Here are some ways to improve your chess strategy.

  1. 1. Plan. Your chess pieces need to work in harmony as a team with you as a coach. You need to work all your pieces together so that their strengths support one another. Your opponent will have an easy time defending themselves if your strategy appears to be haphazard.
  2. Know what each piece is worth. Consider the value of your pieces when thinking about giving up pieces for some of your opponents. The player who has the most pieces of great value usually has a significant advantage.
  3. Consider your opponents move. Every time your opponent moves stop to consider what might be their strategy. Ask yourself why that move was chosen. Are one of your pieces in danger?
  4. Your pieces should be ready for action and then they will be able to quickly control the course of the game. You need to be able to get your pieces into key strategic positions as quickly as possible.
  5. Keep your king safe at all times. The object of this game is to capture the opponent's king. If you forget this, you have lost.
  6. Make the best possible move by asking yourself a few questions. Will I improve my position by making this move? Will this move put my pieces in danger?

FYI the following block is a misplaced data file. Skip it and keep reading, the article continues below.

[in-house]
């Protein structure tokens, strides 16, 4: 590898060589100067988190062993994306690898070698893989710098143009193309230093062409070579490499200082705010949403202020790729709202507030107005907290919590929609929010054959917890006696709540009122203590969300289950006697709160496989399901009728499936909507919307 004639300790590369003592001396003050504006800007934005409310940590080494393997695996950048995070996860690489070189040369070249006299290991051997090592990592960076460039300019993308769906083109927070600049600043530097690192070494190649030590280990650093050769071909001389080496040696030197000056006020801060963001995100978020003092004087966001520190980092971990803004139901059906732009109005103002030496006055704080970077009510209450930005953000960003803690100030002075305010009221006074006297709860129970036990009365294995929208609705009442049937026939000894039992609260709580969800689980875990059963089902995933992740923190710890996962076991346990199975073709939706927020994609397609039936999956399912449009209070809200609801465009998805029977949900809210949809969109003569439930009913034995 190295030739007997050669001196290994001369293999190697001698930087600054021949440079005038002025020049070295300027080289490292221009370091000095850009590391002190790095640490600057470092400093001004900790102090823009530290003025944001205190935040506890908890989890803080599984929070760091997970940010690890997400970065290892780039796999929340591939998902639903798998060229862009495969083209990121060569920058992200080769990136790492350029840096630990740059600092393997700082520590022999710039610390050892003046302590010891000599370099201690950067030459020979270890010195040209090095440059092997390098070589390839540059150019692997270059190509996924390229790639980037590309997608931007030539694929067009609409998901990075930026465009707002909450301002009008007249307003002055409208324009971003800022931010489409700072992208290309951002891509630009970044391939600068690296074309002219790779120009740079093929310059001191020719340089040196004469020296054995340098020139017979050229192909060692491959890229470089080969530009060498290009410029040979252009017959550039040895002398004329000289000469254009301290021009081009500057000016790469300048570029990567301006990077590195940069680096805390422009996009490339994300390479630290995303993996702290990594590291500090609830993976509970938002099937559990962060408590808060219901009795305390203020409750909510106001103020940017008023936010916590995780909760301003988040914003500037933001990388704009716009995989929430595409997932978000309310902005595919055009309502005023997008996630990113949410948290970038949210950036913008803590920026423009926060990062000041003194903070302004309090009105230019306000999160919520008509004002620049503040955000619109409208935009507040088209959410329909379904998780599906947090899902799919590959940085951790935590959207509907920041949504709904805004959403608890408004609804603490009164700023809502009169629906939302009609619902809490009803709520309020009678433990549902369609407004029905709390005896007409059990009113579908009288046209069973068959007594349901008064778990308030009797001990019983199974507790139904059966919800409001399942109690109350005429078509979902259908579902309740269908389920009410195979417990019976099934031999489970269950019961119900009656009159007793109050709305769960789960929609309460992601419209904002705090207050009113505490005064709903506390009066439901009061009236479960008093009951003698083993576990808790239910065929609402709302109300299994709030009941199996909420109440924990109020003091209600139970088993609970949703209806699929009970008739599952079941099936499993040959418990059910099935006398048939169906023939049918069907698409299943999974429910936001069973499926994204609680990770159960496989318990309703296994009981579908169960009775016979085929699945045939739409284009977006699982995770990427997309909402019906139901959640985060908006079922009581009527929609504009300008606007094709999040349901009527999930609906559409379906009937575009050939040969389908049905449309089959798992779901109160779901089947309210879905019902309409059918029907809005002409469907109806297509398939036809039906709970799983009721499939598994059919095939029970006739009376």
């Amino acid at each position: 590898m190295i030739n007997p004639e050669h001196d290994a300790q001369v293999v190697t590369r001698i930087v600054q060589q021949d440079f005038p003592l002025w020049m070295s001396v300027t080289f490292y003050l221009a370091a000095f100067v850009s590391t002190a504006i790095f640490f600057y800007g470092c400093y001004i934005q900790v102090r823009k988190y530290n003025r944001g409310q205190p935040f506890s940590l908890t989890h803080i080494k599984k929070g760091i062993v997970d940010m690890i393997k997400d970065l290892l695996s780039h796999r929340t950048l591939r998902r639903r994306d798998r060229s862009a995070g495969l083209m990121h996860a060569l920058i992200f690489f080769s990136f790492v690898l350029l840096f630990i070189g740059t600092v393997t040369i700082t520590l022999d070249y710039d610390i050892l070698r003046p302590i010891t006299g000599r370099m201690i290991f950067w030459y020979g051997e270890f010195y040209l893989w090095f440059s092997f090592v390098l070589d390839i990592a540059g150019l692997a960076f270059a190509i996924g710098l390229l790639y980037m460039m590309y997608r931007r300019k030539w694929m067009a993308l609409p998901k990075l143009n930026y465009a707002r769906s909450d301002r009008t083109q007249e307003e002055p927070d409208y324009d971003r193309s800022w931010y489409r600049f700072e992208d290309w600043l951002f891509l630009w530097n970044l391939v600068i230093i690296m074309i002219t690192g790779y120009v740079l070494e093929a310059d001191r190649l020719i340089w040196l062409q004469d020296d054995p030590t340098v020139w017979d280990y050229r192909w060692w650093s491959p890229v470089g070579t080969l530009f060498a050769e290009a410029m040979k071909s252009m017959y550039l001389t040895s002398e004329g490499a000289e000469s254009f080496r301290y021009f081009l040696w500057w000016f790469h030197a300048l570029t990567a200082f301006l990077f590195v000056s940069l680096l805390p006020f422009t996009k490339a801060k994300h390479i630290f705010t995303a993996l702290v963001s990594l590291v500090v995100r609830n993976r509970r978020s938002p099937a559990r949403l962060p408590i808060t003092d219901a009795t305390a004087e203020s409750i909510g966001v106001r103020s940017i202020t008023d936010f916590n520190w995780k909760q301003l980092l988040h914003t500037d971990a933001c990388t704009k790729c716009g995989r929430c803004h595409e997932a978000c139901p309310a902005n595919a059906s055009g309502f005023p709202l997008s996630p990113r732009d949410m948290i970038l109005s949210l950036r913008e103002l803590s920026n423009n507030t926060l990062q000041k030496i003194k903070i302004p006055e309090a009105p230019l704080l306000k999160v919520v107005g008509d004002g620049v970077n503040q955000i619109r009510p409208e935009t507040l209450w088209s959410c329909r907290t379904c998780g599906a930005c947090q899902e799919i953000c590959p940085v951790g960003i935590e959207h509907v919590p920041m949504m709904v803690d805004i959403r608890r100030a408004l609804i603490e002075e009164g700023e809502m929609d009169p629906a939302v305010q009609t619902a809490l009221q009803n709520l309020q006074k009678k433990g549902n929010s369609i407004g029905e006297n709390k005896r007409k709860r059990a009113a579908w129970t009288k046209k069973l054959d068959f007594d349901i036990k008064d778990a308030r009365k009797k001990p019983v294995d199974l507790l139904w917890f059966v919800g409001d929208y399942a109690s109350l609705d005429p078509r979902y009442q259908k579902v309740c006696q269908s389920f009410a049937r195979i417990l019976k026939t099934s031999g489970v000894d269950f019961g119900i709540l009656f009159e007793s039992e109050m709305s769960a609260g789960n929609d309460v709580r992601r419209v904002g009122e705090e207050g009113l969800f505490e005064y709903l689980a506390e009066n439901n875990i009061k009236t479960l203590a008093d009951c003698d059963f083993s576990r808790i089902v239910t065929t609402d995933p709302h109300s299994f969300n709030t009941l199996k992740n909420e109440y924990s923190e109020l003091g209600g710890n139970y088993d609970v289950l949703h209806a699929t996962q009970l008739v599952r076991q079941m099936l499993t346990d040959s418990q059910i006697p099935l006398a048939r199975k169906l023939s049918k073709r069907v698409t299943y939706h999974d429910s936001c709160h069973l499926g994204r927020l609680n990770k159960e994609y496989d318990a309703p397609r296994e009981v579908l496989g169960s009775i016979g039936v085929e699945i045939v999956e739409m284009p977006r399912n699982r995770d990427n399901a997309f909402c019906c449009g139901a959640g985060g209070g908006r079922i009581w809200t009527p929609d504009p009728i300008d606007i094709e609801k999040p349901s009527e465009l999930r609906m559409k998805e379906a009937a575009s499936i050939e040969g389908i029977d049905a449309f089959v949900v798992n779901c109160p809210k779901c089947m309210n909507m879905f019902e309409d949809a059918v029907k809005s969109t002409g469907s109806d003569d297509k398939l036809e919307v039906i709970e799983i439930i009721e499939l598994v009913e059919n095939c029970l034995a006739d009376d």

7. If it is a pawn you are about to move, consider if you can keep it protected from attack.
  8. If it is another piece, consider whether the enemy can drive it away.
  9. Be alert. Once you've reached a good strategic position in the game do not relax. Be on the lookout for your opponents threats.
  10. Know when to trade pieces. The best time to trade pieces is when you can capture pieces that are worth more than the one you will be giving up.
  11. Think about the endgame. You should remember that every time you make a move it might affect your chances in the endgame.
  12. Control the center. The player who controls the four squares that are in the middle of the board will have a better game, in many cases, the victory.

Make a play for these chess posters: